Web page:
Here, we further compared Ag and Cs-doped p-MeO-Phen as electron injection layers in OLEDs with high-work-function cathode of Ag (Fig. 5a). Without any n-dopant, electrons are hardly injected from cathode, thus leading to rather high driving voltage and low power efficiency (Supplementary Fig. 4). The ultroviolet photoelectron spectroscopy (UPS) shown in Fig. 5b and Supplementary Fig. 5 indicates that the work function of Ag cathode could be largely reduced from 4.2 to 2.8 eV when Ag-doped p-MeO-Phen is deposited, which is 0.2 eV lower than reactive Cs-based film due to a stronger n-doping effect. With highest occupied molecular orbital (HOMO, −6.3 eV) measured from UPS spectra and LUMO (−2.6 eV) of p-MeO-Phen measured using the low-energy inverse photoemission spectroscopy (LEIPS), the energy diagram of could be drawn as Fig. 5c32. The edge of HOMO for pristine p-MeO-Phen film is located 2.7 eV below the Fermi level, and it is increased by about 0.7 eV when Cs is doped. As for the Ag-doped p-MeO-Phen film, the Fermi level raises up by another 0.3 eV towards its LUMO, demonstrating a further decreased electron injection barrier and an Ohmic contact. As a result, the turn-on voltage of OLED with Ag-doped p-MeO-Phen is decreased from 2.3 to 2.1 V, compared with the control device using Cs as an n-dopant (Fig. 5d). And the voltages required to get 1000 and 10,000 cd/m2 are only 2.8 and 3.9 V for the Ag-doped device, which are the lowest for red OLEDs ever reported and valuable for real applications. Due to small efficiency roll-off by improved charge balance, the external quantum efficiency (EQE) and power efficiency of the Ag-doped device are 33.4% and 61.7 lm/W at 1000 cd/m2 and still maintain 31.5% and 41.9 lm/W at 10,000 cd/m2, respectively, all higher those of the Cs-doped device (30.9% and 53.9 lm/W at 1000 cd/m2 and 28.9% and 35.7 lm/W at 10,000 cd/m2) and representing the best overall performance of red OLEDs in literatures (Fig. 5e). Moreover, the operation stability is also largely enhanced. T90, defined as the time when the actual luminance decays to 90% of the initial luminance, is prolonged from 309.6 to 910.5 h at 1000 cd/m2 (Fig. 5f). And both of the devices give typical red emission at 608.0 nm from Ir(mphmq)2(tmd), indicating that n-dopants added in the devices have negligible influence for light emission (Fig. 5f). The histograms of EQEsmax and lifetimes measured from different devices are shown in Supplementary Fig. 6. It is evident that n-doped film based on air-stable metals may pave the way for the easy fabrication of highly efficient and stable OLEDs, which is crucial for the commercial displays.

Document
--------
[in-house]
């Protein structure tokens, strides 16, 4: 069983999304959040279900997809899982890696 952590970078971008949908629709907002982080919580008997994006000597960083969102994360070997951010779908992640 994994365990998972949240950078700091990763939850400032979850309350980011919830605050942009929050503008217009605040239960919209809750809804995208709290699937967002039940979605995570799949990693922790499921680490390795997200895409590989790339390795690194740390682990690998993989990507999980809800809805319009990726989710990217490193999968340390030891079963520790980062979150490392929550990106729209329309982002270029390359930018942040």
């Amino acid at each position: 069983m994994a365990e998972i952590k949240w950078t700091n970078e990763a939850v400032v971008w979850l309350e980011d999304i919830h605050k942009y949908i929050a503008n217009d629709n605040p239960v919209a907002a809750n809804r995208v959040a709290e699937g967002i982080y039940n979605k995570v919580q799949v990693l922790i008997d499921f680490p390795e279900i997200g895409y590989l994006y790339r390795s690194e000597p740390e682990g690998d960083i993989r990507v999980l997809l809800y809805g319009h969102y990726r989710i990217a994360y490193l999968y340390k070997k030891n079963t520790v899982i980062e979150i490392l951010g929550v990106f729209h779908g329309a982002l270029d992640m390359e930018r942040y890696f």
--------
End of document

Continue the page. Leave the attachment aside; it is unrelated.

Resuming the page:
Fig. 5